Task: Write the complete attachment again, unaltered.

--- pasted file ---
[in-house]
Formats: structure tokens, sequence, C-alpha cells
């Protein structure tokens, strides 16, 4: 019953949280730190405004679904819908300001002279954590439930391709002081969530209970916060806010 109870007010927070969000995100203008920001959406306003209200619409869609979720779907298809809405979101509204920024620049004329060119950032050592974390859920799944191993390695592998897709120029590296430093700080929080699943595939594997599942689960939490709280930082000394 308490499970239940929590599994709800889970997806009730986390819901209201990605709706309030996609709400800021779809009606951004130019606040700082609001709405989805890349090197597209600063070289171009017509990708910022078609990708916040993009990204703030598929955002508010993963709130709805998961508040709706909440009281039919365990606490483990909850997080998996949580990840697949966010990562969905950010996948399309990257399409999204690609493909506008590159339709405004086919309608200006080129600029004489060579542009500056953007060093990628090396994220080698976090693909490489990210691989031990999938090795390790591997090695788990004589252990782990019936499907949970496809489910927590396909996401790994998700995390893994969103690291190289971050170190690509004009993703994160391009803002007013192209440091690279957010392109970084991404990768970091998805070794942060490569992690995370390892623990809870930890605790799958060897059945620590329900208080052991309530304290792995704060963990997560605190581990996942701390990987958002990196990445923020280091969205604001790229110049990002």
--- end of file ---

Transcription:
[in-house]
Formats: structure tokens, sequence, C-alpha cells
């Protein structure tokens, strides 16, 4: 019953949280730190405004679904819908300001002279954590439930391709002081969530209970916060806010 109870007010927070969000995100203008920001959406306003209200619409869609979720779907298809809405979101509204920024620049004329060119950032050592974390859920799944191993390695592998897709120029590296430093700080929080699943595939594997599942689960939490709280930082000394 308490499970239940929590599994709800889970997806009730986390819901209201990605709706309030996609709400800021779809009606951004130019606040700082609001709405989805890349090197597209600063070289171009017509990708910022078609990708916040993009990204703030598929955002508010993963709130709805998961508040709706909440009281039919365990606490483990909850997080998996949580990840697949966010990562969905950010996948399309990257399409999204690609493909506008590159339709405004086919309608200006080129600029004489060579542009500056953007060093990628090396994220080698976090693909490489990210691989031990999938090795390790591997090695788990004589252990782990019936499907949970496809489910927590396909996401790994998700995390893994969103690291190289971050170190690509004009993703994160391009803002007013192209440091690279957010392109970084991404990768970091998805070794942060490569992690995370390892623990809870930890605790799958060897059945620590329900208080052991309530304290792995704060963990997560605190581990996942701390990987958002990196990445923020280091969205604001790229110049990002």